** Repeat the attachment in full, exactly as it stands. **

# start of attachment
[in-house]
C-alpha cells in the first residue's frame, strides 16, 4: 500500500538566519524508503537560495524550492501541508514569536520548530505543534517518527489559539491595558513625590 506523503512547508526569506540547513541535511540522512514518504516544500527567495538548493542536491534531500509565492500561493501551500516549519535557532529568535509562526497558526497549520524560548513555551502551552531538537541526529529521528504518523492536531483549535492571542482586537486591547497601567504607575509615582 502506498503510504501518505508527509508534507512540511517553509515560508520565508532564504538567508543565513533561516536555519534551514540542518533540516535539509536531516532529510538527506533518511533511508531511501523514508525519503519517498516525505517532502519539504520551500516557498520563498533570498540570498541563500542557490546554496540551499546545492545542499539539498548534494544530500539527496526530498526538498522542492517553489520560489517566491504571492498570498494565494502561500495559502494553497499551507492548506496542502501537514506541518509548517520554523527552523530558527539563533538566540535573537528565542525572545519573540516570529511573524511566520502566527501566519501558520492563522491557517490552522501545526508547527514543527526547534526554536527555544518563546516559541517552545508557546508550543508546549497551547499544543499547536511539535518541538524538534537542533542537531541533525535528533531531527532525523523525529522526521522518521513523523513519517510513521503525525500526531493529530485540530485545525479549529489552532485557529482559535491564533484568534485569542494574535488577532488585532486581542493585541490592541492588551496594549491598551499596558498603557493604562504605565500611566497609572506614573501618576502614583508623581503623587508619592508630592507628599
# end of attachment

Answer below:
[in-house]
C-alpha cells in the first residue's frame, strides 16, 4: 500500500538566519524508503537560495524550492501541508514569536520548530505543534517518527489559539491595558513625590 506523503512547508526569506540547513541535511540522512514518504516544500527567495538548493542536491534531500509565492500561493501551500516549519535557532529568535509562526497558526497549520524560548513555551502551552531538537541526529529521528504518523492536531483549535492571542482586537486591547497601567504607575509615582 502506498503510504501518505508527509508534507512540511517553509515560508520565508532564504538567508543565513533561516536555519534551514540542518533540516535539509536531516532529510538527506533518511533511508531511501523514508525519503519517498516525505517532502519539504520551500516557498520563498533570498540570498541563500542557490546554496540551499546545492545542499539539498548534494544530500539527496526530498526538498522542492517553489520560489517566491504571492498570498494565494502561500495559502494553497499551507492548506496542502501537514506541518509548517520554523527552523530558527539563533538566540535573537528565542525572545519573540516570529511573524511566520502566527501566519501558520492563522491557517490552522501545526508547527514543527526547534526554536527555544518563546516559541517552545508557546508550543508546549497551547499544543499547536511539535518541538524538534537542533542537531541533525535528533531531527532525523523525529522526521522518521513523523513519517510513521503525525500526531493529530485540530485545525479549529489552532485557529482559535491564533484568534485569542494574535488577532488585532486581542493585541490592541492588551496594549491598551499596558498603557493604562504605565500611566497609572506614573501618576502614583508623581503623587508619592508630592507628599